Copernicus was a Polish mathematician, physician, canon lawyer, cleric and astronomer. Much of his early adult life was spent in studies in Italy, the center of the Renaissance movement. He returned to Poland to serve in the church, practice medicine and to apply mathematics to his increasingly favourite pursuit – astronomy.
It must be remembered that Copernicus was living in the days before the invention of the telescope. Thus all his observations (done from a turret in the cathedral where he lived and worked) were accomplished using only the unaided eye.
For well over a thousand years, people had believed that the Earth was the center of the universe – that all the planets and stars, the sun and the moon revolved around the Earth. This was a geocentric model. It fit well with the ancient and medieval theological idea that if God had made humankind special by creating us in His image, then we must be living on the central planet – the cradle of the universe. The Earth was seen as solid and immovable. The universe indeed did revolve around us.
While in essence this concept was in harmony with Western religion, it had actually arisen during the time of the ancient Greeks among such prominent men as Hipparchus and Aristotle. However, it was a second century Egyptian astronomer who first popularized this notion and detailed its contours. His name was Ptolemy. His system was based in a Greek philosophical commitment to the superiority of the sphere and in a precise mathematics in harmonious work in the heavenly realms. Thus he was predisposed to maintain the circular motion of the planets and constant speed along their orbits. Along with his ancient counterparts, Ptolemy fixed the Earth centrally. He devised a rather complex system to account for some challenging occurrences. The foremost of these were seeming variations in planetary speed and the backwards (retrograde) movements of planets on the outer range of our system – Mars, Jupiter and Saturn.
Ptolemy developed a system in which each planet moved along a circular orbit (a deferent) in still smaller circles (epicycles), in a manner much like a whirling chair on a spinning carnival wheel. This helped to explain both of these problems. He needed 70 circles to accommodate the data.
Copernicus grew increasingly uneasy about Ptolemy’s explanations. The other Greek philosophical assumption which still held sway in the psyche of even medieval people was that the universe was simple as well as orderly. Ptolemy’s system was just too cumbersome, too complex. Copernicus redesigned it by putting a stationary sun at the center (a heliocentric model) and the Earth and other planets in orbit around it. This helped to explain both the speed variation and the occasional seeming backwards movement of some planets. It also reduced the complexity which Ptolemy had of necessity to build into his system to account for all the variables.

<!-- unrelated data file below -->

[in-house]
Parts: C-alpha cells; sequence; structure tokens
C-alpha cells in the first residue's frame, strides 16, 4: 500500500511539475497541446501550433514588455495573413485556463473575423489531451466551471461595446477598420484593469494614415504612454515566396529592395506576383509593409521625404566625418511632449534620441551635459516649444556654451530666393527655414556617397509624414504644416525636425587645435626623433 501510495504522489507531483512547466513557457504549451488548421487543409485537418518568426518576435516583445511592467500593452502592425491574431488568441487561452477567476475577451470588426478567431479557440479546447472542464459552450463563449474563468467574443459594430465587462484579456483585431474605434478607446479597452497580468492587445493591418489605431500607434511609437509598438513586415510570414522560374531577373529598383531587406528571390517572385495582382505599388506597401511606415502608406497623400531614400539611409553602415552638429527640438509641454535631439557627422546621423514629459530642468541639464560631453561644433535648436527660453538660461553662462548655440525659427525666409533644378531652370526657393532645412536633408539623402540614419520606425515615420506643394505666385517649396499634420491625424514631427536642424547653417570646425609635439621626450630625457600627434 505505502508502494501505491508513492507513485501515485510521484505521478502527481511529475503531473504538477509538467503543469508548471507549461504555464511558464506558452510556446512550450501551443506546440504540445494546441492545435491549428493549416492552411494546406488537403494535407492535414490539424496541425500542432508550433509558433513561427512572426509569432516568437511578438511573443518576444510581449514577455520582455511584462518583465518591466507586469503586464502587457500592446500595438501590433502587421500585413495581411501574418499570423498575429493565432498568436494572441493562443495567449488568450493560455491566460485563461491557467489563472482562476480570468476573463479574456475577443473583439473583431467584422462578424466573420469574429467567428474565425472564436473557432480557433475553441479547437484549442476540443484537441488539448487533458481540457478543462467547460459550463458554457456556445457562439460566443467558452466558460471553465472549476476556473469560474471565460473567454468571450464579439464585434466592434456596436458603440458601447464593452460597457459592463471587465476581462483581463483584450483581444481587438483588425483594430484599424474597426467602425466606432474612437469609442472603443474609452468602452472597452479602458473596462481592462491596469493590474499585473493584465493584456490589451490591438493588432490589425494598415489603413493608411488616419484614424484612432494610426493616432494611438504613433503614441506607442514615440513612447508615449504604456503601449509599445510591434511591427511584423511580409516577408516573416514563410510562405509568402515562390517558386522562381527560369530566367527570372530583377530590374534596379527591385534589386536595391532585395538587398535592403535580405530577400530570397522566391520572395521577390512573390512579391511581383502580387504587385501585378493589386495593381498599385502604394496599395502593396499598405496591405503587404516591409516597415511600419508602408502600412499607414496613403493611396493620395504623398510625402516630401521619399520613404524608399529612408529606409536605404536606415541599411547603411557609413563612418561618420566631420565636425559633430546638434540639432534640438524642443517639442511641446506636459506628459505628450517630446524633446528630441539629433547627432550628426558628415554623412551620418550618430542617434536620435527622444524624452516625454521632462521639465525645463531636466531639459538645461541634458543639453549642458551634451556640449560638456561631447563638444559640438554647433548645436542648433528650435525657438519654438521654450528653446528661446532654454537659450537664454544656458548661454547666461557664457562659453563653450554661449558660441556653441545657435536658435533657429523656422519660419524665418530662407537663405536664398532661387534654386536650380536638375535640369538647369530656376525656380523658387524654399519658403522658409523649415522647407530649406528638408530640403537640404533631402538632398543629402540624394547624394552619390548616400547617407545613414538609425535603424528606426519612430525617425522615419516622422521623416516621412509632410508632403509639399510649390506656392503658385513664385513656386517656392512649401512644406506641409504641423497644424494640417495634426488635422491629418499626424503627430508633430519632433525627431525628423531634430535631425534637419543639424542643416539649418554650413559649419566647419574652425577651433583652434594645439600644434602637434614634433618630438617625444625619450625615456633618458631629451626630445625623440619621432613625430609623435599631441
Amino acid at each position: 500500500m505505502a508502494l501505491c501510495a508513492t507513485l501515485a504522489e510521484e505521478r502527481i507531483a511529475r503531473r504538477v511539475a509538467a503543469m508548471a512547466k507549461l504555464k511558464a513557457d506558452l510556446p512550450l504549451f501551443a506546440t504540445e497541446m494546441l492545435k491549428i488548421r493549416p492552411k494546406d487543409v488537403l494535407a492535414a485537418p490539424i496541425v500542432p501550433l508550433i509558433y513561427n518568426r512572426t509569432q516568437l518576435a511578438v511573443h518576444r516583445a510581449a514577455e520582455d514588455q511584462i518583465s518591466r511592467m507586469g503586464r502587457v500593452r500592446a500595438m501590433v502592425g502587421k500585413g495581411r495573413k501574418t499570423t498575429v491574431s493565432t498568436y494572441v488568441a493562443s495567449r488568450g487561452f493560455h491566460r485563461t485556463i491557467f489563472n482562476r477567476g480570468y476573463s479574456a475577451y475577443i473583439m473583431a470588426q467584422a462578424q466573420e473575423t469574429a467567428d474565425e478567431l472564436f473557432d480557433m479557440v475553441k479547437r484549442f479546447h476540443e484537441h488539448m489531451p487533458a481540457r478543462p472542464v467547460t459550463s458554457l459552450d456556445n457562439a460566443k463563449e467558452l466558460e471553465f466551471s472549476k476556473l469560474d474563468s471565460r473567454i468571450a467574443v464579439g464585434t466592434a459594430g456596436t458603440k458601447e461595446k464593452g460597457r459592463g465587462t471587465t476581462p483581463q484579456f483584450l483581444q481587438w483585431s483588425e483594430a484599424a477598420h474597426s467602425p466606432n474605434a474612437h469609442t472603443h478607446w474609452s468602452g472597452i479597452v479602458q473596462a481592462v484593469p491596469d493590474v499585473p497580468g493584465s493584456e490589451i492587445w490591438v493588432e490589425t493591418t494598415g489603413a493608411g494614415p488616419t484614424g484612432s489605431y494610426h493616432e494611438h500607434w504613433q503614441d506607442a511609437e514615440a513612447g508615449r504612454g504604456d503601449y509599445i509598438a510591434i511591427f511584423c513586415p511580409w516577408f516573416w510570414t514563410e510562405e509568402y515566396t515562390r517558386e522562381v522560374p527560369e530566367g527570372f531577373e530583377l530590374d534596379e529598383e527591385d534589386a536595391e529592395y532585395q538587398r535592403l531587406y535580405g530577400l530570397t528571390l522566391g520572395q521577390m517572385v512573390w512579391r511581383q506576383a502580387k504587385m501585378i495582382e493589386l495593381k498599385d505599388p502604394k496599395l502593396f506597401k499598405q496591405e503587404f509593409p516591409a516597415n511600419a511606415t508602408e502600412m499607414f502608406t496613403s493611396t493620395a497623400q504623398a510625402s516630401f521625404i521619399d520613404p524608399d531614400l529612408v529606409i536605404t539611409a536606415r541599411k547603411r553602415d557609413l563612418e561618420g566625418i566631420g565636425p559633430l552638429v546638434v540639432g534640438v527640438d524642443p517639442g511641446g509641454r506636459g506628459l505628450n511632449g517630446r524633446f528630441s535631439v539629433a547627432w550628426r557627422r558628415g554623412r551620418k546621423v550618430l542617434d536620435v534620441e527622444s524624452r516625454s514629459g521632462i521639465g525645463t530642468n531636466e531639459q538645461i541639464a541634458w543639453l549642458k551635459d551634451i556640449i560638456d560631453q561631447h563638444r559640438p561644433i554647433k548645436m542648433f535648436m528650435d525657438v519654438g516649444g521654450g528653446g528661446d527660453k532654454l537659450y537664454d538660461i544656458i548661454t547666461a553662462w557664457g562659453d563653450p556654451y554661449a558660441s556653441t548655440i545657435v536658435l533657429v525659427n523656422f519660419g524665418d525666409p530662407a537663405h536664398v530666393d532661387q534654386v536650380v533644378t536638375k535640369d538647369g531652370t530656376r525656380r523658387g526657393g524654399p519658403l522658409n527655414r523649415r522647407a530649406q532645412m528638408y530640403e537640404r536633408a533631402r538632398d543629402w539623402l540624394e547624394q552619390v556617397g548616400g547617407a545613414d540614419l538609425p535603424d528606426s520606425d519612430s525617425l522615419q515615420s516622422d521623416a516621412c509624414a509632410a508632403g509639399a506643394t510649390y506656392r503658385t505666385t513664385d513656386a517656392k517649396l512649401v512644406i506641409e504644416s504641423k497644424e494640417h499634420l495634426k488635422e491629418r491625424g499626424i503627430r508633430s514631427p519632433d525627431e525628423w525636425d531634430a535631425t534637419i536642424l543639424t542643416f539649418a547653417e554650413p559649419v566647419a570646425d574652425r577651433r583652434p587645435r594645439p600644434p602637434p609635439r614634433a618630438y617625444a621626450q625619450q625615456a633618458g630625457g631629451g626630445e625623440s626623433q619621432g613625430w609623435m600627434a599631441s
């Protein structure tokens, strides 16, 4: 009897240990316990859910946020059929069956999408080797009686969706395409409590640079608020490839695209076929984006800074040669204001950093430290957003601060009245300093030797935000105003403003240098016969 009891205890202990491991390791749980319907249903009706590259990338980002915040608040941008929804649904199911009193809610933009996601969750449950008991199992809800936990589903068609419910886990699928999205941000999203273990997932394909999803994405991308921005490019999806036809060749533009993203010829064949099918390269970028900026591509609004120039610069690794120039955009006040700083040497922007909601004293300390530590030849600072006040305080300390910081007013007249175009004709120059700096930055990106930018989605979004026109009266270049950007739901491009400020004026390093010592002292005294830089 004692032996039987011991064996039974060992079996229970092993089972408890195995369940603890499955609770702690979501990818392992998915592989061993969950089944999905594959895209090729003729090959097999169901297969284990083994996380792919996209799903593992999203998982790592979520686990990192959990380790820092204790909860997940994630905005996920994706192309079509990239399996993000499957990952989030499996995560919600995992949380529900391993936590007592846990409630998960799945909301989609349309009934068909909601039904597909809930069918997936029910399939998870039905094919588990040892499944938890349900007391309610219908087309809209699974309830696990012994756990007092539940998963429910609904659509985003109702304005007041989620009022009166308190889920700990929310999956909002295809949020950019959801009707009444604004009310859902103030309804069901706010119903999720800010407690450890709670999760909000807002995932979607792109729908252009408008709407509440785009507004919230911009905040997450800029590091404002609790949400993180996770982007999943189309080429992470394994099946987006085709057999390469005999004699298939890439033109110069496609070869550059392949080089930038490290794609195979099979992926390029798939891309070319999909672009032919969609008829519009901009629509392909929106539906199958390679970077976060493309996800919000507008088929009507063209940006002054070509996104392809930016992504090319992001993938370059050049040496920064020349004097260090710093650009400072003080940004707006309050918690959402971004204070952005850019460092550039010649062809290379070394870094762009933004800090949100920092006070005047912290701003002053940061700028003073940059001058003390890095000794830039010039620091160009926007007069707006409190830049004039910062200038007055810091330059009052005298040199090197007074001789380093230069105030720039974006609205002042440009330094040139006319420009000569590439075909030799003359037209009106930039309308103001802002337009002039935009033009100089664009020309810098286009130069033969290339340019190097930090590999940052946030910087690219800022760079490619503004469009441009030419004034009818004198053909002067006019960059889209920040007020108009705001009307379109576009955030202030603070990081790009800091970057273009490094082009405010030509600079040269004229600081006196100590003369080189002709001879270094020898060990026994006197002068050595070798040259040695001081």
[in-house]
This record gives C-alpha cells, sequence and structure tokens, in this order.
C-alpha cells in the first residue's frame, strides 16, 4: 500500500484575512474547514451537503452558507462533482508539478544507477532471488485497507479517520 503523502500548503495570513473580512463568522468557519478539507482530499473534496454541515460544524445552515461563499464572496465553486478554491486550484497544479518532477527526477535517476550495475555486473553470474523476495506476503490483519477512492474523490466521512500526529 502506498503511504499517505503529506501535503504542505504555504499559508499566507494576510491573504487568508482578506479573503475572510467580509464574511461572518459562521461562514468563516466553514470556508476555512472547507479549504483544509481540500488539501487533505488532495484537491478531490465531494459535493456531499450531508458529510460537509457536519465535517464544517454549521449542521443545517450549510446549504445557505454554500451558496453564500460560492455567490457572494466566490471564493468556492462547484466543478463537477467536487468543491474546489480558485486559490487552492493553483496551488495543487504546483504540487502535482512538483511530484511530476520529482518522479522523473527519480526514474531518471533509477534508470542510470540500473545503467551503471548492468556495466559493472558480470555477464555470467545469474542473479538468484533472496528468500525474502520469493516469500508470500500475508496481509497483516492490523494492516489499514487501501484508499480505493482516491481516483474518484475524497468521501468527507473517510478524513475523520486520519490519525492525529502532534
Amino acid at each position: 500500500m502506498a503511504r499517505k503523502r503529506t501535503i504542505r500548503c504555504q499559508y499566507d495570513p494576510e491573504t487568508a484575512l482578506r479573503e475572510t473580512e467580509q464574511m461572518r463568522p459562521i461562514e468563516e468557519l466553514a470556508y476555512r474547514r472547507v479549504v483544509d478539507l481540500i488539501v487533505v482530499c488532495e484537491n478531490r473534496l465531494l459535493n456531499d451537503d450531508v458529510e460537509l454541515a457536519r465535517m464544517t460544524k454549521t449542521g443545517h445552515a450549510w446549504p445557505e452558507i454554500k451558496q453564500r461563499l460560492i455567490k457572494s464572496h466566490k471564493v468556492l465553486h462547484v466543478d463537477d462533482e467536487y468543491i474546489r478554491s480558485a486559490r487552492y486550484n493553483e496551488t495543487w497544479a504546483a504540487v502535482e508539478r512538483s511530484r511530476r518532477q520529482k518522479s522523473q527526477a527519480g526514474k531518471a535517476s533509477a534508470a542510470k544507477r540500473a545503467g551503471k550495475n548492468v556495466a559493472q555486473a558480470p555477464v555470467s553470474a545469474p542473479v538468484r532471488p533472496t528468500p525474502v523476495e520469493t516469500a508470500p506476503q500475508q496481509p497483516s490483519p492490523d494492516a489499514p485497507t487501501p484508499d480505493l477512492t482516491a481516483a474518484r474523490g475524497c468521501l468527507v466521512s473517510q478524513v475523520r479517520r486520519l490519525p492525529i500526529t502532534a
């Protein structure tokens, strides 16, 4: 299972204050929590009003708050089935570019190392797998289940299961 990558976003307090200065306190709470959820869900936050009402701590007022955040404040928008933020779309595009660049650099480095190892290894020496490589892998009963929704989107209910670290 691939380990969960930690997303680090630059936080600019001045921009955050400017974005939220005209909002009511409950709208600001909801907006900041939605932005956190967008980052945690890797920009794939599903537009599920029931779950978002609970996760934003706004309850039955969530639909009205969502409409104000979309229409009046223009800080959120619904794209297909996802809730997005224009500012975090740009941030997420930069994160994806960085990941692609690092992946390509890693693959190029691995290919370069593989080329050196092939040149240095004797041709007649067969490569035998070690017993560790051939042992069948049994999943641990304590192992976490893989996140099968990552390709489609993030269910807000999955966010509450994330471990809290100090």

Both men’s drawings look like bull’s eyes – concentric circles each representing a planet in its orbit. Ptolemy placed the Earth at the center. Copernicus placed the sun at the center and the Earth in the third ring. Thus, as the Earth moved along a smaller circle than the outer planets (Mars, Jupiter and Saturn), it appeared as though they were slowing down, perhaps even going backward. (Think of a slot car racetrack.) This also explained why sometimes a planet such as Mars looked brighter on occasion – because Earth was getting closer to overtaking it.
However, Copernicus did have to explain why an Earth in motion didn’t fling its contents and inhabitants into space. This question of course never arose in Ptolemy’s system where the Earth was fixed and immovable. Copernicus suggested that a static Earth and a rotating universe would be in even greater jeopardy of spinning apart.
Now Copernicus’ system was still not perfect, although he had righted the fundamental flaw in Ptolemy’s system. Copernicus still tried to maintain the circular orbits and constant speeds. In the next century, Johannes Kepler would propose alternative theories which would further improve upon the understanding and accuracy of astronomy. These included elliptical orbits and variation in planetary speed according to the planet’s relative distance to the sun at any particular point in its orbit. With Kepler’s contribution, we finally reach today’s accepted theory of planetary motion.
Copernicus was reluctant to have his material published because it challenged centuries old beliefs and the authority of the church which upheld it. Earlier, he had written a manuscript which was circulated among his astronomer colleagues. However, tradition relates that it was while he was on his deathbed that the first published copy of his major work, On the Revolution of the Celestial Bodies (1543), was delivered to him. This publication was significant in marking the beginnings of the modern era of science.